Before ‘Little Women,’ Louisa May Alcott found inspiration in a Civil War hospital

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Belle Montgomery

2nd Lieutenant
Oct 25, 2017
Louisa May Alcott was a runner. Of the many fascinating details that come to life in Samantha Seiple’s new book, “Louisa on the Front Lines,” this one is particularly telling. Just think about it. More than 100 years before running became a popular sport, Alcott ran for the sheer joy of it, faster than all the boys in her village — and presumably in leather shoes and long, heavy skirts. It is a revealing insight that lets us know there is nothing old-fashioned about the author of “Little Women.” Alcott was way ahead of her time.

Somewhat fittingly, “Louisa on the Front Lines” isn’t a traditional biography, checking the boxes of the events and dates, although it does cover much of her life. Instead it focuses primarily on the pivotal six weeks when Alcott worked as a nurse in Union Hotel Hospital in Washington, an experience that sparked her literary coming of age. Seiple paints a compelling picture of the upbringing and personal traits that drew Alcott to volunteer and the tremendous impact her experience as a nurse had on her later life and work. In a larger sense, it is the story of a woman finding her voice in a society that offered women very constrained and narrow roles.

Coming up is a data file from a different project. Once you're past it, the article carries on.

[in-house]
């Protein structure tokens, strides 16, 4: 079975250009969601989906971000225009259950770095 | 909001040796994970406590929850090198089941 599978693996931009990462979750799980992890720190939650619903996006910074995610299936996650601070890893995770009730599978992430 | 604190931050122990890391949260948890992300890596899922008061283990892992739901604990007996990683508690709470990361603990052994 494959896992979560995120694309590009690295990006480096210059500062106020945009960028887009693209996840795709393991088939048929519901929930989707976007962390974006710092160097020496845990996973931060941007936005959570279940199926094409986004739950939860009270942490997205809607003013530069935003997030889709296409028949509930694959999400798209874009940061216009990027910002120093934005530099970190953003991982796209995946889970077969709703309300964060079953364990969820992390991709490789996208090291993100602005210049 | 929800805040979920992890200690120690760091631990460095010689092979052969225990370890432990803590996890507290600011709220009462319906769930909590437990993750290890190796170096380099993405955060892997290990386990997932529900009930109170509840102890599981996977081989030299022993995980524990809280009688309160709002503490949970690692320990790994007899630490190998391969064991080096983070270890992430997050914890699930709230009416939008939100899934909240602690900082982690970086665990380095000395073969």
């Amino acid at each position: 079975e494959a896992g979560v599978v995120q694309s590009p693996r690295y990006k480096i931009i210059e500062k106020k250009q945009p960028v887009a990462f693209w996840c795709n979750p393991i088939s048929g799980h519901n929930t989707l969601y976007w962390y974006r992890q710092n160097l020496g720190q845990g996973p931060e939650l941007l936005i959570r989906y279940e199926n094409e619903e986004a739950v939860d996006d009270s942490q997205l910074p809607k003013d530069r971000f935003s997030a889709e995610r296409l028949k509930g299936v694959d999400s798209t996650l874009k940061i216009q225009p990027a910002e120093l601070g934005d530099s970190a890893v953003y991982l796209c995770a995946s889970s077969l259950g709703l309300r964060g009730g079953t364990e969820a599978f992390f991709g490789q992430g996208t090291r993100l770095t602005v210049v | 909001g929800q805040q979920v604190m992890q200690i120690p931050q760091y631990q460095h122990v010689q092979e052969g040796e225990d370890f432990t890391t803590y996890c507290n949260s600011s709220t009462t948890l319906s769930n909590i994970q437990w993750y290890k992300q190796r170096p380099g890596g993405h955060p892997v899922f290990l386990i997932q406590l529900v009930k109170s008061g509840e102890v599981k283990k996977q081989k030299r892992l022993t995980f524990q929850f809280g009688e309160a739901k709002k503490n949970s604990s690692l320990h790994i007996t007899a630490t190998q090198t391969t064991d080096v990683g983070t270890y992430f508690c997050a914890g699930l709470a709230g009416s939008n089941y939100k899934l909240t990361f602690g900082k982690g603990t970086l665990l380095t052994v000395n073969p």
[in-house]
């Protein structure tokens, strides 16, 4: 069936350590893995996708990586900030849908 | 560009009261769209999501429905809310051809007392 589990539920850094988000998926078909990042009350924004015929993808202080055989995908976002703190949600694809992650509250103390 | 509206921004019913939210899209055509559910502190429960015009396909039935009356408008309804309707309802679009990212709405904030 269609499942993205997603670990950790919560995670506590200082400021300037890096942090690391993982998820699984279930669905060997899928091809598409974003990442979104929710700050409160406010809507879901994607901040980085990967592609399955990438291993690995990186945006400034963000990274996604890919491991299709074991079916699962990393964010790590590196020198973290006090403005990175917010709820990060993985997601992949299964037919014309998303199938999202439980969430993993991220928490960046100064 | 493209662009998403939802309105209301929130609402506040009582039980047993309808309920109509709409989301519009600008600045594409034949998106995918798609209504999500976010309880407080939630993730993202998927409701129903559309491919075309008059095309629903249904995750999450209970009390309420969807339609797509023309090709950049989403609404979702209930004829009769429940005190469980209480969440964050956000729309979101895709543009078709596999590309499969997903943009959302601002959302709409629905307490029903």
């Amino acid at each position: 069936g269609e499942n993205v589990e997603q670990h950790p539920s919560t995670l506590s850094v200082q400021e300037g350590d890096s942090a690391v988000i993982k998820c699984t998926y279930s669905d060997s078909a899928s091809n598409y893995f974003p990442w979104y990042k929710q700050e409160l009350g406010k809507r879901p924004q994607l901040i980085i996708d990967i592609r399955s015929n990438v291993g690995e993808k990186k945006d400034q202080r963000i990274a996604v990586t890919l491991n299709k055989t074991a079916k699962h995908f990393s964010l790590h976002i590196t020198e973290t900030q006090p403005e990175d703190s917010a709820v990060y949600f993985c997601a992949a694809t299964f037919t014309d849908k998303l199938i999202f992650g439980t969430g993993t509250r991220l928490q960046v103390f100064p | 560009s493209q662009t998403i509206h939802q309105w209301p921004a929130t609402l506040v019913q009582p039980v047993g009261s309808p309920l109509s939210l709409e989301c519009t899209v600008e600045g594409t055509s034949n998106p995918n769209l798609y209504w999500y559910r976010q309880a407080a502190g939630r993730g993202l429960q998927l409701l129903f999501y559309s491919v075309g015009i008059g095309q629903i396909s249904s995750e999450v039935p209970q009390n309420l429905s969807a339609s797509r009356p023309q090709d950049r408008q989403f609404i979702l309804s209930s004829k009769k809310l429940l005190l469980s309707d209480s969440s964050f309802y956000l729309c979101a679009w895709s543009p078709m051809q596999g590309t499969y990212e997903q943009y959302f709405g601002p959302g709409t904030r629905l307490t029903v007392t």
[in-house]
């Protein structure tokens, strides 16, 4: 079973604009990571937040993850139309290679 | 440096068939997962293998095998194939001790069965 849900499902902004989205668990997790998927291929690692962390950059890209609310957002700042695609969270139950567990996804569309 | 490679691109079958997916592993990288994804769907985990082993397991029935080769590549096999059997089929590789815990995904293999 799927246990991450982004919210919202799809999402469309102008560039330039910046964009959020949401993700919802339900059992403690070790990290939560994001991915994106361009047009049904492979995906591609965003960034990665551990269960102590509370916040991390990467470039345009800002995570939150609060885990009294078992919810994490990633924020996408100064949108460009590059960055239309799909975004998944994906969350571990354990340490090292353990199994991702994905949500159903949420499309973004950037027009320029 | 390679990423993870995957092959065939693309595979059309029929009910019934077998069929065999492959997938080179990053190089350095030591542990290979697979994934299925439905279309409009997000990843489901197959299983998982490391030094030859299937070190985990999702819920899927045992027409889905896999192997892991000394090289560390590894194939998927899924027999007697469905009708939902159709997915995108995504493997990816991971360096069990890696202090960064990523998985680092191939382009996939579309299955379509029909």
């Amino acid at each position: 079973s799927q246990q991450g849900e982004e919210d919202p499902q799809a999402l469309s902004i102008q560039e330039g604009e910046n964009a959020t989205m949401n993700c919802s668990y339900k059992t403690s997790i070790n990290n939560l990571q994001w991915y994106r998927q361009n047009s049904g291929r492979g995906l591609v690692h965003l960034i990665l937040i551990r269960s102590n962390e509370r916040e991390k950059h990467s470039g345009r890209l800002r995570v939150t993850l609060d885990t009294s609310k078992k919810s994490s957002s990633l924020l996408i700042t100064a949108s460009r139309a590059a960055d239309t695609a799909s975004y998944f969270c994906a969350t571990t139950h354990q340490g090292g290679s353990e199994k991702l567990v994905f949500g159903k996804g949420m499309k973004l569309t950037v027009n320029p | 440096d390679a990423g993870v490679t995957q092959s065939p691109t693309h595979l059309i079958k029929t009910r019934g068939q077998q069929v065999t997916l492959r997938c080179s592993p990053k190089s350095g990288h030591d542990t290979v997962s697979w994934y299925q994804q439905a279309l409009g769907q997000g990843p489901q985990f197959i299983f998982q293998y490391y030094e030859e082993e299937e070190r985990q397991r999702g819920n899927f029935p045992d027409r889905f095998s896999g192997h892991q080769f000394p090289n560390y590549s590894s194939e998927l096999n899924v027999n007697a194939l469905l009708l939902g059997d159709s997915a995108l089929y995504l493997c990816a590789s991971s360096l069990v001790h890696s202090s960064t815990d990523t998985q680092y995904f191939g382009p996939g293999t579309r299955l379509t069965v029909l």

The first chapters fill in the backstory to Alcott’s fateful decision — as she would later describe it — to go to war. Despite constantly living on the edge of poverty, Lu (as Alcott was commonly known) crossed paths with some of the most famous literary and philosophical figures of her day....
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